Benjamin Franklin Papers

To Benjamin Franklin from William Greene, 13 November 1775

From William Greene

ALS: American Philosophical Society

Westerly Novr: 13th: 75

Dear Friend

On my Coming here I found Your Favor from Newhaven, it gives me great pleasure To hear You was so far on Your journey well, hope before this You have Arriv’d safe home. My little son who You have Taken with You how shall I enough express my Gratitude, I was much at a loss what to Doe with him. I had three Years past a good writing master so that he learn’t Very fast since he has been To an Indifferent school when not Otherways Ingag’d, but he being Very handy to go of Errands and upon the Farm, that he has had Very little Advantages that I really am at a loss what may be his Genius. If he has a Turn for learning shall give it him freely if not I shall be glad of Your Advice in regard to his Genius as I have a great Desire that he may be a useful member of Society.7 His Mamma has wrote him. My love to him Your Children and in perticular manner to Mrs. Meacome and except a share of the same from Your Sincear and much Oblig’d Friend.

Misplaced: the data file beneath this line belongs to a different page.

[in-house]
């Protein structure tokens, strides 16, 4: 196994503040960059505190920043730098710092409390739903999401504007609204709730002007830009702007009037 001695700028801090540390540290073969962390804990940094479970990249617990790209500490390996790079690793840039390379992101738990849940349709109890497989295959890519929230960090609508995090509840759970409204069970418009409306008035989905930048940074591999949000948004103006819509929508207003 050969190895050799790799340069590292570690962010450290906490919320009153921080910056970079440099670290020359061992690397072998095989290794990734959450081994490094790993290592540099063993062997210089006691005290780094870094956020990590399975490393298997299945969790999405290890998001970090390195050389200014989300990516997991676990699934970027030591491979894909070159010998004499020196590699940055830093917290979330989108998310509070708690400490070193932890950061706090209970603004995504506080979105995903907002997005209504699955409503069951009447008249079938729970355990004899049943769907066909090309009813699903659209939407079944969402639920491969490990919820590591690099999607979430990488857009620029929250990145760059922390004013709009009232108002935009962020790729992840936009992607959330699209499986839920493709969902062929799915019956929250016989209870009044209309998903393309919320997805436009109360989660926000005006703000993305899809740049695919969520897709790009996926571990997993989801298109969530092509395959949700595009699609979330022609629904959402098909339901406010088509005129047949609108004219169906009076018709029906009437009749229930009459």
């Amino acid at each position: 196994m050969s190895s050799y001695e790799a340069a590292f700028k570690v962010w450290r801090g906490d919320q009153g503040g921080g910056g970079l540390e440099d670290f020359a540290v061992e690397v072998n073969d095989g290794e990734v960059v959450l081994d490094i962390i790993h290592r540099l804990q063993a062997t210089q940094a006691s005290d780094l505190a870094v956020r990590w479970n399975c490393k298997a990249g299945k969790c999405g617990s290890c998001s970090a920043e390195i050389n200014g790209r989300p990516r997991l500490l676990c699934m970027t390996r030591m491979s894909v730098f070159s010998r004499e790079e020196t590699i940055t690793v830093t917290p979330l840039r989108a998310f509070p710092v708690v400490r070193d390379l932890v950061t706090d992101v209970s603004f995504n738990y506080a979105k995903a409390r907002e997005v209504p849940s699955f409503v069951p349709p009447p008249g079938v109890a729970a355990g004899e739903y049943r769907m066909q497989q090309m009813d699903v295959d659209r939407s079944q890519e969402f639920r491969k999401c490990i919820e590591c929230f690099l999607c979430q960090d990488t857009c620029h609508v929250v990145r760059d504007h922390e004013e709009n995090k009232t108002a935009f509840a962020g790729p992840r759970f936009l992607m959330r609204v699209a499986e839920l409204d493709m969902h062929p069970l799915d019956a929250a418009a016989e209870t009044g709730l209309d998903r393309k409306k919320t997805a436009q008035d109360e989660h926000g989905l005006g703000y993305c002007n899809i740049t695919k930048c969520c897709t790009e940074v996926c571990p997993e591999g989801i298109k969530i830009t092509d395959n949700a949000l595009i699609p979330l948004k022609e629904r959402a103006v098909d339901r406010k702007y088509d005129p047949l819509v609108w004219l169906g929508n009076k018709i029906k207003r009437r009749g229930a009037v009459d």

Wm. Greene

[Note numbering follows the Franklin Papers source.]

7Young Ray fulfilled his father’s desire. After schooling at the Academy of Philadelphia and Gov. Dummer Academy in Mass., he graduated from Yale, studied law, and was eventually elected to the U.S. Senate. Franklin B. Dexter, Biographical Sketches of the Graduates of Yale College. . . (6 vols., N.Y., 1885–1912), IV, 339–40; William G. Roelker, ed., Benjamin Franklin and Catharine Ray Greene: Their Correspondence . . . (Philadelphia, 1949), p. 59.

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